Monday, September 7, 2009

A Good Picture Book Helps Kids Learn Three Ways!

Some principles that can be helpful in ensuring that struggling learners maximize their capacity in school are: look for the struggling learner’s positives, don’t let what’s broken extinguish what works, pay attention to relevance, go for powerful learning, teach up, and see with the eyes of love.

Carol A. Tomlinson

Tomlinson’s attitude toward teaching warms the hackles of my heart. My goal in writing for children is to provide math concepts in the guise of an adventure story with auditory, kinesthetic and visual clues. Children learn by touching, listening and talking, and by looking. Walter Barbe, a pioneer in the study of learning styles, believes most children rely heavily on only one of these learning modalities. Maturity and experience seem to explain why more adults tend to exhibit mixed learning styles. “We are born,” Barbe states, “with certain characteristics that contribute to our later learning strengths. The experiences we encounter early in life, such as nutrition, stimulation and interactions with other children and adults, may also influence which learning channels will be strongest.” The wise teacher does not value one learning style above the others—although being able to process information visually does put a child at an unfair advantage in most classrooms. I love Tomlinson’s idea of looking for a child’s positives with eyes of love! I interpret that to mean celebrating children’s individual learning styles and presenting the same information in different ways.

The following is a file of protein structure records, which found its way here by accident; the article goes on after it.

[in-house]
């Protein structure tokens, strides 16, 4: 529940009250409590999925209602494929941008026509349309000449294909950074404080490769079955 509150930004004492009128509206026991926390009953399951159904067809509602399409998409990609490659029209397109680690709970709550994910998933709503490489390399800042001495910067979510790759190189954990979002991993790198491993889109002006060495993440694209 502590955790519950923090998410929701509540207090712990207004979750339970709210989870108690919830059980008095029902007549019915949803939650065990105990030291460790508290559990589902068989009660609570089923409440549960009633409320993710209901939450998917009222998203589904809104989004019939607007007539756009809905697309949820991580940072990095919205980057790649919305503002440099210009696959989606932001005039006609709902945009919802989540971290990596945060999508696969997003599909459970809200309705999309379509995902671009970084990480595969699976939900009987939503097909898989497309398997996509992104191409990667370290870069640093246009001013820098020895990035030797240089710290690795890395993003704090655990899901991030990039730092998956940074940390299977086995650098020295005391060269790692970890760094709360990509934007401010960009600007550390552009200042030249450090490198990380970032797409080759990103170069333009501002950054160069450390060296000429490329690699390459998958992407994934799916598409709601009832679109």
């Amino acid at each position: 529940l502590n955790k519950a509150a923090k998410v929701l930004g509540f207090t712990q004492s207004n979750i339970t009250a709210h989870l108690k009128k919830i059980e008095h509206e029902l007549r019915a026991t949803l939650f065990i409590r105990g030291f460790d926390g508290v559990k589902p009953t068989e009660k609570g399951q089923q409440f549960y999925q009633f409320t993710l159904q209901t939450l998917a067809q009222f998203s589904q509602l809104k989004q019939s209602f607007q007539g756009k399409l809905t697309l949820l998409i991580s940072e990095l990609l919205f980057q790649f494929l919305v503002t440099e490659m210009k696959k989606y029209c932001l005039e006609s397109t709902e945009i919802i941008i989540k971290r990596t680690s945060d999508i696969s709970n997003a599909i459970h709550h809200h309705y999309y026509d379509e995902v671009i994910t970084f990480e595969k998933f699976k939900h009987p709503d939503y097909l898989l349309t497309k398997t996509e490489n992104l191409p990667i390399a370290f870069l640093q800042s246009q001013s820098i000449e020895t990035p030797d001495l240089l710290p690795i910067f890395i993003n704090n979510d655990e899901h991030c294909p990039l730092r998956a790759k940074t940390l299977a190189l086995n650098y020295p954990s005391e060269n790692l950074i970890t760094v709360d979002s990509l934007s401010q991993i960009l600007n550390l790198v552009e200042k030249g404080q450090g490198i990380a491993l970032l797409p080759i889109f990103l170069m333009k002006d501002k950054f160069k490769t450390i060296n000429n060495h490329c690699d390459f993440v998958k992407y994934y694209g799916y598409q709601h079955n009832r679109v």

I am an auditory learner. You suppose that’s why I’m a story teller? No surprise that unless I’m careful, when I teach I talk and talk and talk and talk. I remember one bright-eyed little boy who struggled mightily in my class until I learned to stand quietly by his desk at the end of a lesson and simply work the problem on a piece of paper while he watched. I had talked the poor kid into a daze because my teaching style didn’t match his learning style. I also remember high school geometry (a subject requiring visual/spatial learning skills) with some angst. The teacher would finish each lesson by asking, “Does everyone understand but Walton?” And sure enough, Virginia Walton didn’t understand. Maturity provided experiences to strengthen my visual learning modality. Dealing with my own visual learning deficit made me a crusader for providing information in ways children with differentiated learning styles can process.

For an overview of learning styles, I recommend two fine websites:


Barbe, W.B. Growing Up Learning. Washington D.C.: Acropolis Books Ltd., 1985.

Tomlinson, Carol A. How To Differentiate Instruction In Mixed-Ability Classrooms. 2nd ed. New Jersey: Pearson Education, Inc., 2005.

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